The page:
I Have Seen The Enemy

One of the flaws in fiction that annoys the living daylights out of me is a badly drawn antagonist – particularly when said antagonist is intended to be evil. The way antagonists get characterized has this interesting tendency to showcase how the author sees life, and when that view doesn’t meet up with the way people act, well… Let’s just say I don’t respond very well.

That said, it doesn’t seem to be a huge problem for a lot of authors. I can name quite a few that couldn’t write a convincing antagonist to save their souls, but those authors are making a damn sight more from writing than I am, so who am I to say they’re doing it wrong? (I will say that at least one of them is much more convincing about the antagonists when said antagonists remain shadowy malignances for almost the entire thing before being taken out in a major, often self-sacrificial act of Hero. As soon as this author tries to write antagonist point of view, they turn into puppy-kickers – no, not that sort of puppy kicker, the sort that does gratuitously evil things (like kicking puppies) on screen to demonstrate that they are evil.)

Me, I prefer a bit more than shadowy evil, gratuitous nastiness, or the outright cartoonish caricature of a villain that so many authors seem to fall into portraying. After all, a lot of the time the difference between the protagonist and the antagonist can be as simple as who is telling the story. Well, assuming you aren’t going for a man-against-nature or similar kind of plot, because then the antagonist isn’t exactly a person.

If I’m going to write an evil character, I prefer to write one whose world-view is such that it’s completely opposed to my protagonist and completely justified by the antagonist’s culture or upbringing. It’s more fun that way. I get to play with ideas like what kind of culture would actually produce the kind of person my “evil” character happens to be.

Yes, it shades into moral relativity, but then, so does history. An Aztec wouldn’t question the need for messy human sacrifice in batch lots. Europeans in the witch-hunting era considered themselves justified burning supposed witches alive. And there’s no telling how many cultures believed that rules against murder only applied to their own tribe/culture/band/whatever you want to call it (probably most of them, in all honesty. There’s a reason all those different versions of hospitality rules in history and mythology exist. They’re a kind of negotiated truce for travelers so the host and the guest could be reasonably sure that neither would try to kill the other for the duration of their stay).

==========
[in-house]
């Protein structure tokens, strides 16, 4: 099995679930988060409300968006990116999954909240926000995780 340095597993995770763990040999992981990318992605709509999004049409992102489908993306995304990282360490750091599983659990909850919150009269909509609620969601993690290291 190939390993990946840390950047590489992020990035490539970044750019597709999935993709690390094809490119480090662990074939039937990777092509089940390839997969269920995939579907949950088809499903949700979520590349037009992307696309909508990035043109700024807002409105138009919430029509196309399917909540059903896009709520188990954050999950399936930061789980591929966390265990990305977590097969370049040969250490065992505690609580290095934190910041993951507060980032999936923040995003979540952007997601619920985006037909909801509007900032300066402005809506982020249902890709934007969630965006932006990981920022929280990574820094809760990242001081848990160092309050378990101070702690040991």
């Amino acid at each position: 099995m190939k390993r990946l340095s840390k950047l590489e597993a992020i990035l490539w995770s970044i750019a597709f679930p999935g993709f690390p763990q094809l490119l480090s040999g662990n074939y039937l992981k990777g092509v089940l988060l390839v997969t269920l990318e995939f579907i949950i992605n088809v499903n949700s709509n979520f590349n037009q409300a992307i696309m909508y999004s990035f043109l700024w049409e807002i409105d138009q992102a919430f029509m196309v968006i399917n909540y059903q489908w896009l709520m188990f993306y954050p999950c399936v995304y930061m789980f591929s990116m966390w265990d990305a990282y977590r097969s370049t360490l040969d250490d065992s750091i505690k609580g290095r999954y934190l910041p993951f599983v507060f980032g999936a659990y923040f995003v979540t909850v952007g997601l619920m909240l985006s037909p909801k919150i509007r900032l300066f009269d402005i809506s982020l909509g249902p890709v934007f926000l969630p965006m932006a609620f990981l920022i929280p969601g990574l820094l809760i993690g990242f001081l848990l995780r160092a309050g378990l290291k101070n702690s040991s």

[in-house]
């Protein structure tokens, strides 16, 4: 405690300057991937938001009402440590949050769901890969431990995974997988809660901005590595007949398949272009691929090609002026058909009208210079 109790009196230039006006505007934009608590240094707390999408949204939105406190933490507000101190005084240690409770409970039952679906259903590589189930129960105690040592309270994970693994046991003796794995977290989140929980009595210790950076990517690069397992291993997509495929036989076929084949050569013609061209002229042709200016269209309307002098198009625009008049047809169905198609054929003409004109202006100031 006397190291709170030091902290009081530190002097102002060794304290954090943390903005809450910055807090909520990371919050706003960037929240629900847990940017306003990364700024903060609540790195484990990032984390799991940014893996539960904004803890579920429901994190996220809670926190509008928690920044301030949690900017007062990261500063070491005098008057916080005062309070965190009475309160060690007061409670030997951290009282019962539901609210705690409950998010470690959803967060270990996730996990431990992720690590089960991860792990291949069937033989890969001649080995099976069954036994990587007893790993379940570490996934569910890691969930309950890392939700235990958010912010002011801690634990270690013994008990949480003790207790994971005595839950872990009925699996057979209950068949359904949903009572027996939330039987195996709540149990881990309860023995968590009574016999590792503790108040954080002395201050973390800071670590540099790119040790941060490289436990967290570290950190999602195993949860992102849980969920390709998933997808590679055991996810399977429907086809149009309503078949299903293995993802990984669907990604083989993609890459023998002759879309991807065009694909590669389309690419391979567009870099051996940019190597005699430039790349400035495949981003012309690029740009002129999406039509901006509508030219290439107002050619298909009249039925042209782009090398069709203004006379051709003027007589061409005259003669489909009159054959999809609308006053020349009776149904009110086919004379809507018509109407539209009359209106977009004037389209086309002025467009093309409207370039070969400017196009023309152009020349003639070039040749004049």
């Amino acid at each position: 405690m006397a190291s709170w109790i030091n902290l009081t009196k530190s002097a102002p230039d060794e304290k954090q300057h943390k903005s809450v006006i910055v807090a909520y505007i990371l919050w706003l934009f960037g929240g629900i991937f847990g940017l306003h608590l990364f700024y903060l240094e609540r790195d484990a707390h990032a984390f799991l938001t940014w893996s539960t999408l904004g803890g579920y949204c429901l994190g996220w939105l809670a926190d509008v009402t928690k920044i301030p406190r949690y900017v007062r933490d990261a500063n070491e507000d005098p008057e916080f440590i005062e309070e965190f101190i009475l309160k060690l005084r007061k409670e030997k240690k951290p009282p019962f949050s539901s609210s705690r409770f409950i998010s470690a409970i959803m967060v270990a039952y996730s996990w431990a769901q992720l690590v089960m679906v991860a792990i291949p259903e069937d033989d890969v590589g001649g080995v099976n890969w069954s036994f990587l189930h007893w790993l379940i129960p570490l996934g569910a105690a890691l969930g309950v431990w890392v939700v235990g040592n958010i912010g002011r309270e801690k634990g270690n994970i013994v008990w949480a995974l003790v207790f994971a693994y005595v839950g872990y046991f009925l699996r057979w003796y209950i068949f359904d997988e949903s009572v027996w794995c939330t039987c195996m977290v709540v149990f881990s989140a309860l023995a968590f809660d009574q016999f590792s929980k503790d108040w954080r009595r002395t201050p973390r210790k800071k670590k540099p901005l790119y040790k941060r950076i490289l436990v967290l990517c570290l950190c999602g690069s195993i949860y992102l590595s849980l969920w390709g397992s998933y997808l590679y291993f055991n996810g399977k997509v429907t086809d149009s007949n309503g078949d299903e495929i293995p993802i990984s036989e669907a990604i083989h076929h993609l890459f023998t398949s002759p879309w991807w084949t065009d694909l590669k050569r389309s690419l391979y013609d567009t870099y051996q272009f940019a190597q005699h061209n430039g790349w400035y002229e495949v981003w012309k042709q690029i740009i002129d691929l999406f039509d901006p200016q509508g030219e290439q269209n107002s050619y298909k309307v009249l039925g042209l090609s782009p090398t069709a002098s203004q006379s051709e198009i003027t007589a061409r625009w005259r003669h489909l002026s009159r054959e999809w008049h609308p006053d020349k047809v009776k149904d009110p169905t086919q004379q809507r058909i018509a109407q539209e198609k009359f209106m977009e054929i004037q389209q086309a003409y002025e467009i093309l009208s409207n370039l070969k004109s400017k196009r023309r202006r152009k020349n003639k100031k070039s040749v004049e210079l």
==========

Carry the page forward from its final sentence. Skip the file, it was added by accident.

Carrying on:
You take someone from a culture that’s used to bloodthirsty rituals to placate their gods, and that person is going to look evil to a culture like ours – particularly if he decides you make a perfect sacrifice for the next scheduled ritual. He, on the other hand, could well be convinced that you are a danger to his entire existence, not least because your insistence on not performing the bloodthirsty rituals means his god is going to fry him in some way.

Yes, there is still the inexplicable distant evil to consider – but it’s a damn sight harder to characterize that. That’s actually something I’ve never been able to manage: characterizing or even effectively writing anything resembling the “evil god” so popular in role playing games and some subgenres of fantasy. It’s not something I particularly want to write, either, because people following beliefs are much more interesting than immensely powerful malign deific beings that can only be defeated by dropping a magical artifact into a convenient volcano.

I’d rather write the embittered fellow who resents that an old combat injury means he’s never going to rise above the second-bottom level of his very rigid caste-based society and wholeheartedly believes that those who injured him are nothing more than talking animals and should be exterminated at the first opportunity. He might not be terribly friendly, but he’s a person and his motives make sense.

Frankly, if real life had to follow rules like the enemy making sense, life would be ever so much easier.


  1. You remember the well written villains better then the poorly written hero.

    1. As it also works the other way around, I’d say it’s more accurate to say ‘People remember well written characters better than poorly written characters.’

    2. Everyone has reasons for what they’re doing. Reasons aren’t excuses, though people often confuse the two. A villain has to have a reason for what they’re doing. I’m sick of the simplified “evil=crazy” that gets a lot of play these days.